Kerrisdale Capital posted an eye-opening piece earlier this year detailing “extremely sloppy” work published by analysts at well-known banks. The focus is on “one of the most basic inputs of equity valuation: the number of fully diluted shares of common stock.”
Visit a basic finance website such as Yahoo Finance or Google and you’ll see 138.7 million shares for Service Now, leading to a market cap of about $8.1bn at the current $58 share price. You could forgive an ordinary retail investor for assuming that this information is accurate.
However, professional investors should always be aware of the total capital structure, rather than just the number of current outstanding shares, which is one of many inputs to determine valuation. In the case of young companies, particularly in technology, analysts can’t overlook stock option grants to employees. Since tech startups tend to be short on cash and long on blue sky potential, they forgo paying higher compensation in the short-run and defer it via options. Usually this doesn’t make too much of a difference in the long run, but if a company is particularly successful, and/or its shares perform exceedingly well, the impact of options grants given to executives and early-hire employees can be dramatic.
ServiceNow has more than 25 million outstanding in-the-money stock options, in addition to almost 5 million restricted stock units (“RSUs”) (2013 10-Q3). With the options having an average strike price of $8.12 and RSUs providing no future cash to ServiceNow’s treasury at all, these 30 million issued shares represent a tremendous dilutive overhang to the company’s share count. When these 30 million shares convert into common stock, the company will raise only ~$200 million in proceeds but be burdened with $1.75bn of newly traded common stock.
In reality there are 169 million shares of ServiceNow, or 165.4 million using the treasury stock method, rather than the 139 million you see reported at sites such as Yahoo or Google. And it’s excusable that these free finance sites are wrong; you get what you pay for. This is why an investor should always check a company’s filings rather than simply trusting a free website’s computer-generated financial information.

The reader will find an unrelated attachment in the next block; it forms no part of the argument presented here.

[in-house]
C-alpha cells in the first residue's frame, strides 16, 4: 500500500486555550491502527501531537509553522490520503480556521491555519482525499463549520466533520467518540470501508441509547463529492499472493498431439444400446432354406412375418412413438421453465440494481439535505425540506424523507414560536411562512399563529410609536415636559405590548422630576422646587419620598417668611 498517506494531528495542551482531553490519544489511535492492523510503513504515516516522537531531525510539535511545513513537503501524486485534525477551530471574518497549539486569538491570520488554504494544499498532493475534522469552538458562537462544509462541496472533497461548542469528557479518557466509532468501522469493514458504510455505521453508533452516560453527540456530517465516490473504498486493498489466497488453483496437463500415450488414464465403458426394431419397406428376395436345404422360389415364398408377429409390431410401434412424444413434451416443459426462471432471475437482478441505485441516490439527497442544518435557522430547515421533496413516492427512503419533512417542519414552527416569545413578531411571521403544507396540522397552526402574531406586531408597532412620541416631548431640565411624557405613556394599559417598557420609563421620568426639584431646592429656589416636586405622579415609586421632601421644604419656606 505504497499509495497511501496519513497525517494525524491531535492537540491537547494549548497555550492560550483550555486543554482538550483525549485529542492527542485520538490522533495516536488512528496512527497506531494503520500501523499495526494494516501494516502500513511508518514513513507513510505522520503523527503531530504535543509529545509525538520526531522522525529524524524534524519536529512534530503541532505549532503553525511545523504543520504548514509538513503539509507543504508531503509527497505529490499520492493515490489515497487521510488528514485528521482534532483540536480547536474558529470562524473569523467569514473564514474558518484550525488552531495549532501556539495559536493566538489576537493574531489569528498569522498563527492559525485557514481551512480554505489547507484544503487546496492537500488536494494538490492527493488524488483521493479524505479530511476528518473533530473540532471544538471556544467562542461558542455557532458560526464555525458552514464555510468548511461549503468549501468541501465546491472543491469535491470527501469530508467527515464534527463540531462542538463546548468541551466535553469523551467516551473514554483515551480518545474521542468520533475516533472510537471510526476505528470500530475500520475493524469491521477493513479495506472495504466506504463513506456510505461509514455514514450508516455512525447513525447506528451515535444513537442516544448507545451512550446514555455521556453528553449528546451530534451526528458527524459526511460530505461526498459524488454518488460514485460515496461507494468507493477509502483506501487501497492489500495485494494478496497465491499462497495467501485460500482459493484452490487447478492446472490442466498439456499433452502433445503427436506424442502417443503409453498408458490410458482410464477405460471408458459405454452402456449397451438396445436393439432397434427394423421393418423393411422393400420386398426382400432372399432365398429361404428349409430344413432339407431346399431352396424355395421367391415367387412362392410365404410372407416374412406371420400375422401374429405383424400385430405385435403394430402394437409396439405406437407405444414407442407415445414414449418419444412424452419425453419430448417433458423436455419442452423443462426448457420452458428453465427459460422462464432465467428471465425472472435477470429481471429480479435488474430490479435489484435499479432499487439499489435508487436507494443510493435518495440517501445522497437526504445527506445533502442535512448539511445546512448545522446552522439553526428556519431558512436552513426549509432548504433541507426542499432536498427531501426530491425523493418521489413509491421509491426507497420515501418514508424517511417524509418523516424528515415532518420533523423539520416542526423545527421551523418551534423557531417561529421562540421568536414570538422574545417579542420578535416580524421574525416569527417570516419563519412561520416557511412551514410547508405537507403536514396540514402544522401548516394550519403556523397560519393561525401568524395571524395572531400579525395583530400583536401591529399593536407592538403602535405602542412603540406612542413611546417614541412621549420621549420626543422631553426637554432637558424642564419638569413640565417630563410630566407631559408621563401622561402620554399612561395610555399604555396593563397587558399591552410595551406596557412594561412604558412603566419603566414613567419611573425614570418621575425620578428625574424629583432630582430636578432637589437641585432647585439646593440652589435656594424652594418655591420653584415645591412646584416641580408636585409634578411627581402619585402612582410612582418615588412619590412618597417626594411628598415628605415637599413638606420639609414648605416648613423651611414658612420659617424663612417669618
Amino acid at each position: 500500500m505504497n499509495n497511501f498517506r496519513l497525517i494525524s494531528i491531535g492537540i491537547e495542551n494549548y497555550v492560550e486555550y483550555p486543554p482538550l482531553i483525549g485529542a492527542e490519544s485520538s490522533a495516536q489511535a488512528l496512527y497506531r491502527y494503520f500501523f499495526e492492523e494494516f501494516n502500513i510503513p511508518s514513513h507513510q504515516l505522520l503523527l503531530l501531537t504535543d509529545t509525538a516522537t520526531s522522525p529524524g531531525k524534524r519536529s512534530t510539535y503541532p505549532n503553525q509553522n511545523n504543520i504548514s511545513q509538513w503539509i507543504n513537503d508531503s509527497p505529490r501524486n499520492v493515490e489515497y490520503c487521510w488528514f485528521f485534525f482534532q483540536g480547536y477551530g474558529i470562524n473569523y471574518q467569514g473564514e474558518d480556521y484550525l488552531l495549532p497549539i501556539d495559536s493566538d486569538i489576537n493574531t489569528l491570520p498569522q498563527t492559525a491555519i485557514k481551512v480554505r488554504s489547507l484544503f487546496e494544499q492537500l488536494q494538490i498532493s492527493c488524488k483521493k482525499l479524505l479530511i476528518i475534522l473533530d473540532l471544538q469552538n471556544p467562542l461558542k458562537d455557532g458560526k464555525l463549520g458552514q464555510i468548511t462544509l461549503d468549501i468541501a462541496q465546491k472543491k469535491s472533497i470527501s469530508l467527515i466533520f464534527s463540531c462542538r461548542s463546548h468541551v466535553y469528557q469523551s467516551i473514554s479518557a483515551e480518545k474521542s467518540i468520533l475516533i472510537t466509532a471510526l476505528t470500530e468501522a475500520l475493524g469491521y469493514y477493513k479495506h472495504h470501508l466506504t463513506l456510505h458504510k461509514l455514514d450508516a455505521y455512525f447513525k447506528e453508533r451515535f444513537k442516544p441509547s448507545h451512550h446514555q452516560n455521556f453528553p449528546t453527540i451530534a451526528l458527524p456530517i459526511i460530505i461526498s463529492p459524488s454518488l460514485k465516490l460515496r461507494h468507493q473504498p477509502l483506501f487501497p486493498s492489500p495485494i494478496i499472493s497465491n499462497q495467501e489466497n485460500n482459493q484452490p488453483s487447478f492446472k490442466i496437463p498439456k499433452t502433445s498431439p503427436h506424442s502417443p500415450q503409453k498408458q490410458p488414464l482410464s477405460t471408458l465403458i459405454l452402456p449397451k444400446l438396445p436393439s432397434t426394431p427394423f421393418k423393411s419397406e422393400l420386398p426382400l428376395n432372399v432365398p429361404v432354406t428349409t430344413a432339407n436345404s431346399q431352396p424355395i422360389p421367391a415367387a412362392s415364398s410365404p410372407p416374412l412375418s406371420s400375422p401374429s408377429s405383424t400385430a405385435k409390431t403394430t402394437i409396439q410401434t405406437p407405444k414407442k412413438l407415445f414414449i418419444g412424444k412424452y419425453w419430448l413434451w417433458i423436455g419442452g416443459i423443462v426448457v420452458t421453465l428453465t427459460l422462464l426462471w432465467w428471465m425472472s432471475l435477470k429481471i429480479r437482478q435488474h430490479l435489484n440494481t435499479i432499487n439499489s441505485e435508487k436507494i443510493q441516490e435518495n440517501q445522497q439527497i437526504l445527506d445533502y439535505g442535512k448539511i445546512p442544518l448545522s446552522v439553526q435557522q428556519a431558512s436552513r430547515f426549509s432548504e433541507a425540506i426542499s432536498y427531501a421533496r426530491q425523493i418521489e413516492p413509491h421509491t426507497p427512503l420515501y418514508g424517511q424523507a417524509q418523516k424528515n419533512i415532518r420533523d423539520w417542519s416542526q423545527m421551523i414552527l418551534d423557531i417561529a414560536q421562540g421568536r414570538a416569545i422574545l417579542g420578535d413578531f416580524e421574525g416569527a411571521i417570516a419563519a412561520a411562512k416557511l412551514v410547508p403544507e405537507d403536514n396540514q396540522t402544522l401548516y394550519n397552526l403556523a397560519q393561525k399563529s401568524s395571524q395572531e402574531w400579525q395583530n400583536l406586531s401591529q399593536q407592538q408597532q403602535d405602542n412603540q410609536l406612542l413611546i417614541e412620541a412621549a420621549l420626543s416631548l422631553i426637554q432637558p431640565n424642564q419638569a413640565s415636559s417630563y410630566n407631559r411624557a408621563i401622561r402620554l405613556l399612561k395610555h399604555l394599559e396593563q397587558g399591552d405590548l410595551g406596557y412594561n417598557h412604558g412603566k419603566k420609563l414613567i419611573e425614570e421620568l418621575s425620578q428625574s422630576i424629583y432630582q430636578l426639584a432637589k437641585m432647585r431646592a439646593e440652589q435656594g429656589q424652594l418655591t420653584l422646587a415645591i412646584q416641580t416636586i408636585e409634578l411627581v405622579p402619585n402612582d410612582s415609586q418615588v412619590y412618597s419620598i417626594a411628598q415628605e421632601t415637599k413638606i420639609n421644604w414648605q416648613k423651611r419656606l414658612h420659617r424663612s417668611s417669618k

Given that the average exercise price for the options is $8, compared to a current share price of $58, and even the most recently granted round of options are still well in the money, it should be assumed that the vast majority of these options will turn into common stock as well. Thus, adding together the 138.7 million common shares, the 4.8 million RSUs, and 21.9 million dilutive impact from the options (using the treasury method), we arrive at 165.4 million fully diluted outstanding shares, which results in a market cap of $9.6bn.
If you are new to accounting / finance there is a fair amount of foreign vocabulary in the passage above. The takeaway is that, according to the commentary published by Kerrisdale, analysts are reporting inaccurate fully diluted share counts for ServiceNow (NOW). This is no trivial matter as this data is used in many critical financial metrics (you will find it referenced in models on this website). You may have noticed that the discrepancy in share count above results in two significantly different figures for the company’s market capitalization.
For the full article and a list of the institutions that reported different figures please visit the Kerrisdale Commentary page.
About Kerrisdale Capital Management, LLC
Kerrisdale Capital Management, LLC is a fundamentally-oriented investment manager that focuses on long-term value investments and event-driven special situations. Kerrisdale has $225 million in assets under management and is based out of New York City.